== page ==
It has been suggested that folate and vitamin B12 might facilitate monoamine neurotransmitter synthesis by promoting synthesis of tetrahydrobiopterin, a cofactor involved in converting amino acids to serotonin, dopamine and norepinephrine.40 Folate and vitamin B12 might also facilitate the production of S-adenosylmethionine, leading to an increase in serotonin levels.40 There is less detailed discussion of the proposed mechanisms by which other B vitamins might work. Several B vitamins are involved in amino acid metabolism, and vitamin B6 is involved in the synthesis of serotonin from tryptophan. It is thought some vitamins (eg, the antioxidants) might improve mood by decreasing oxygen free radicals in the brain.41 Vitamin D might affect mood through activational effects on the brain.42 Vitamin D levels decrease during winter, leading to the suggestion that a deficiency in vitamin D might play a role in winter depression.43

Review of effectiveness:

Folate. There have been four published, double-blind, randomised-controlled studies of the effectiveness of folate.44-47 Three of these trials (two using intent-to-treat analyses44,45) found that methylfolate/folic acid combined with an antidepressant was more effective than an antidepressant alone,44-46 although in one study the effect was confined to women.44 In another, the effect was observed for clinical outcome scores but not depression scores and included only patients with low folate levels.45 The fourth study (intent-to-treat design) reported that methylfolate is at least as effective as trazadone for patients with a combined diagnosis of Alzheimer's disease and depression, with both groups showing an improvement in depression scores, and 45% of the folate group and 29% of the trazadone group showing a partial or complete response to treatment.47 Positive effects of folate have also been reported for depressed alcoholics and depressed (but otherwise healthy) older people, although in less well controlled studies. In an open pre–post trial (one week placebo washout) of methylfolate with older patients with depressive disorder there was an 81% response rate among completers and a marked decrease in depression scores.48 Similarly, a study using a double-blind, pre–post design with one-week placebo washout reported an improvement in depression among alcoholics with depressive disorder.49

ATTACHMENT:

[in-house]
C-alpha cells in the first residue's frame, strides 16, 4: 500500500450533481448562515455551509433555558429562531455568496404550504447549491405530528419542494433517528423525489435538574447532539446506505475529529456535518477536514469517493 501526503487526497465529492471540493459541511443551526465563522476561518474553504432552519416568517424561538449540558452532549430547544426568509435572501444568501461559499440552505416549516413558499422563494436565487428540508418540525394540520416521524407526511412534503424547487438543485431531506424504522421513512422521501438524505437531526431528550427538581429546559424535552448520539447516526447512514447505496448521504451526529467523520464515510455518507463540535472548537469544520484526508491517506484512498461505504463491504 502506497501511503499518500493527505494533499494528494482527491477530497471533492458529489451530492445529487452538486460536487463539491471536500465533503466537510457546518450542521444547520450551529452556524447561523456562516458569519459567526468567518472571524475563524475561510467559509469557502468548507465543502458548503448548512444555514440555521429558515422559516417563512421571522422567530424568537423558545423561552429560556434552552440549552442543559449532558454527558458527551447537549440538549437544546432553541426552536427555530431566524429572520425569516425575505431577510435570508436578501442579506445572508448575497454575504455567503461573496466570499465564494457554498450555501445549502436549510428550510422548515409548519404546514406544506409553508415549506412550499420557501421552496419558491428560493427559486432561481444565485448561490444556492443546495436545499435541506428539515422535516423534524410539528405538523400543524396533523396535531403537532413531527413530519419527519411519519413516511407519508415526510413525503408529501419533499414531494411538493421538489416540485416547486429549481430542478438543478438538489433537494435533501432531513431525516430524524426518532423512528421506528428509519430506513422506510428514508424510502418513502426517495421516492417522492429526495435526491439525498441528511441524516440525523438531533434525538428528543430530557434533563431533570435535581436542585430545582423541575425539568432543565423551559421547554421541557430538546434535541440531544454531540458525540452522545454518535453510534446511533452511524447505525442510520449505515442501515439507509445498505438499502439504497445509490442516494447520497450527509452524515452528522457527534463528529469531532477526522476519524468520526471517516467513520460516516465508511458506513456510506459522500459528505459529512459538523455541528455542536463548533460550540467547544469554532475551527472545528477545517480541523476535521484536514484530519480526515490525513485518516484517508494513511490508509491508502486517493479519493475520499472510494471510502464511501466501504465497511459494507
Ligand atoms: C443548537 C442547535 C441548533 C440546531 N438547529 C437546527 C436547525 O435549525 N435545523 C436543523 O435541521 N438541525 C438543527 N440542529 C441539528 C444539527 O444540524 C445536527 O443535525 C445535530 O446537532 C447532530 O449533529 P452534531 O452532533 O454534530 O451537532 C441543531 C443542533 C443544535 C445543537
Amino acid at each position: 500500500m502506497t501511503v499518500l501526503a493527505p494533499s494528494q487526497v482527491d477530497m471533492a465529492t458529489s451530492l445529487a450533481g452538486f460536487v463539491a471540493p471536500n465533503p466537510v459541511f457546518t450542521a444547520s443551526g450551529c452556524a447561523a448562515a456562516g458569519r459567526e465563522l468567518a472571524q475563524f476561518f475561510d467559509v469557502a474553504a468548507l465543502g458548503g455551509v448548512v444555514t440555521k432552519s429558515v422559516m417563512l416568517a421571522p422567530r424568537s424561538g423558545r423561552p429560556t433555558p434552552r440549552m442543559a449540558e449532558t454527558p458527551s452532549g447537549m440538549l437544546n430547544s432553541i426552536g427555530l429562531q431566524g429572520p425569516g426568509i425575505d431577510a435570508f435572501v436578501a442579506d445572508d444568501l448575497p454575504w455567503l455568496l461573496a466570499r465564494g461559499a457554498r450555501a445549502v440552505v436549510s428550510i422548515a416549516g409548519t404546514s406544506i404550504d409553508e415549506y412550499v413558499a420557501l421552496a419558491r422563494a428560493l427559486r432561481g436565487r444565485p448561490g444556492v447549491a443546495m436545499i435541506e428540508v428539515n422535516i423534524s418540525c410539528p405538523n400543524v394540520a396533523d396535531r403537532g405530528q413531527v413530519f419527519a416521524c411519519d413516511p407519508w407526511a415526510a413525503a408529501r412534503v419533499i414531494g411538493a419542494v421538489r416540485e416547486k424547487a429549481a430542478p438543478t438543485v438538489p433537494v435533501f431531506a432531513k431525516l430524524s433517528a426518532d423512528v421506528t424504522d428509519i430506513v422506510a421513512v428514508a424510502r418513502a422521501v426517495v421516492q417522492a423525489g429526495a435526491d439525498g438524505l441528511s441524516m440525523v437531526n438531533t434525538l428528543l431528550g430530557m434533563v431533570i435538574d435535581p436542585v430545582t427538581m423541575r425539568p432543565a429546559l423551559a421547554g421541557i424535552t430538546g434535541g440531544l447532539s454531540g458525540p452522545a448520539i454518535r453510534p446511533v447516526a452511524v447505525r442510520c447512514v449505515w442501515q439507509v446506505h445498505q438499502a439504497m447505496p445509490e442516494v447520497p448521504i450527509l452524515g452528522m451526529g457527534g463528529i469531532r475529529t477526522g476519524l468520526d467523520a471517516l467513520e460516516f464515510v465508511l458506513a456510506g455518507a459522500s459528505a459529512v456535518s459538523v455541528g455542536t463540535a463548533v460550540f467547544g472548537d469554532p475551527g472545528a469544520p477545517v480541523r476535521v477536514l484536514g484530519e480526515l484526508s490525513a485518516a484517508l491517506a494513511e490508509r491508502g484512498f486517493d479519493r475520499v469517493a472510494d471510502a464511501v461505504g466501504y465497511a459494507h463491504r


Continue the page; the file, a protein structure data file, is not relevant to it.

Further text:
Other B vitamins. There have been three randomised trials of the effectiveness of B vitamins other than folate for depression50-52 and two less well controlled trials. The results of these studies are summarised below.

  • Vitamin B1. There are no reported controlled trials of the effect of thiamine alone for depressed patients. However, according to one recent review, there is evidence from several double-blind, placebo-controlled studies that thiamine improves mood among people who are not selected for depression.53